On average, how long does one of your tattoos take to complete?

Each tattoo takes between 1 - 2 hours on average. The shortest was 7 minutes and the longest 7 hours.

Where have you traveled to collect tattoos?

London, Brighton, Margate, Los Angeles, New York, Austin, Las Vegas, Copenhagen, Milan, Budapest, Berlin, Paris, Sri Lanka, Morocco, Tel Aviv, Singapore, Sydney and New Zealand.

How do you plan on adding to your collection?

Last year I added 90 hexagons to create a full leg sleeve and I have so far filled four of these so I have a number of years left of this project.

How many hexagons have you filled in thus far?

I’ve tracked these by year:

2016 - I added 17 and the first grid

2017 - 14 and the second grid

2018 - 14

2019 - Six and the full leg sleeve

2020 - Three so far

In total I’ve had 54 hexagons filled, averaging a little over one a month. My wife refers to the project as my tattoo subscription.

What styles have you collected work from?

Some of the styles I have include traditional Japanese, American traditional, chicano, lettering, stick & poke, black-and-grey, portraits, new school, abstract, cartoon, 3D and realism.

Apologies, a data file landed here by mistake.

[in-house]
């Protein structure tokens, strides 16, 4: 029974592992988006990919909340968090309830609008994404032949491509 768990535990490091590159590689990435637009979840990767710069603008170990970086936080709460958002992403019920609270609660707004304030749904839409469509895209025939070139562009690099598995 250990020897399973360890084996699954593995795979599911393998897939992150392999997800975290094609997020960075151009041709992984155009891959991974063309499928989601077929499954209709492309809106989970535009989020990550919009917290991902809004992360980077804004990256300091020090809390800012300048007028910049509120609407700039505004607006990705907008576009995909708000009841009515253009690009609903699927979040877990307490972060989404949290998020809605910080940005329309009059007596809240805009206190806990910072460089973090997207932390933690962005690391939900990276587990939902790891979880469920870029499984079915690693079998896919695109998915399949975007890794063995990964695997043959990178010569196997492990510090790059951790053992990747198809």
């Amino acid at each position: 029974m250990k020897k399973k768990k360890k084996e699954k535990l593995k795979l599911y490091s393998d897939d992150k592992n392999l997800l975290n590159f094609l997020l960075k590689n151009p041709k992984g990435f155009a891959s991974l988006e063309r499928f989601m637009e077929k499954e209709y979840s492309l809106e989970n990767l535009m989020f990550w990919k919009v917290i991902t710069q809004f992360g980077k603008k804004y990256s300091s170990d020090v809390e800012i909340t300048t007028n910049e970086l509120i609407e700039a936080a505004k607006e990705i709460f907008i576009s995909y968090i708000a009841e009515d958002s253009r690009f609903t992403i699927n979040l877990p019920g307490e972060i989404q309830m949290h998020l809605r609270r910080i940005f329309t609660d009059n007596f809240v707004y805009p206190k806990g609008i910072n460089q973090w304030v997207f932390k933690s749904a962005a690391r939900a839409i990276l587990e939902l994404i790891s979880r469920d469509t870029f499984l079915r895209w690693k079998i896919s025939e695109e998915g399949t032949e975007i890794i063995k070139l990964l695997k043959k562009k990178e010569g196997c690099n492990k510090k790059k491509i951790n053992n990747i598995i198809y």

How do you go about selecting the designs for your tattoos?

The idea from the beginning was to allow the artists to choose the style and designs themselves. Of course, I select the artists whose styles I love but not knowing what I will leave the studio with and the collective diversity is what I enjoy so much about the project.

Sometimes an artist will ask for some direction as to what I like. I really try to avoid this, as I want it to be totally up to the artist but if pushed I usually tell them about the of theirs that I love and we go from there. As the tattoo community is so supportive, artists will often recommend each other and so I get a lot of inspiration that way.

Take us through a memorable experience getting a hexagon tattoo.

One of the most recent tattoos I got was earlier this year with NeNe in LA. I met him back in September 2016, when I was with Ami James in London. We hung out whilst I was getting tattooed and connected on a shared passion for music, which is also the industry I work in. We’ve been trying to get together for NeNe to tattoo me since then and it finally happened in January 2020 in Korea town at his shop.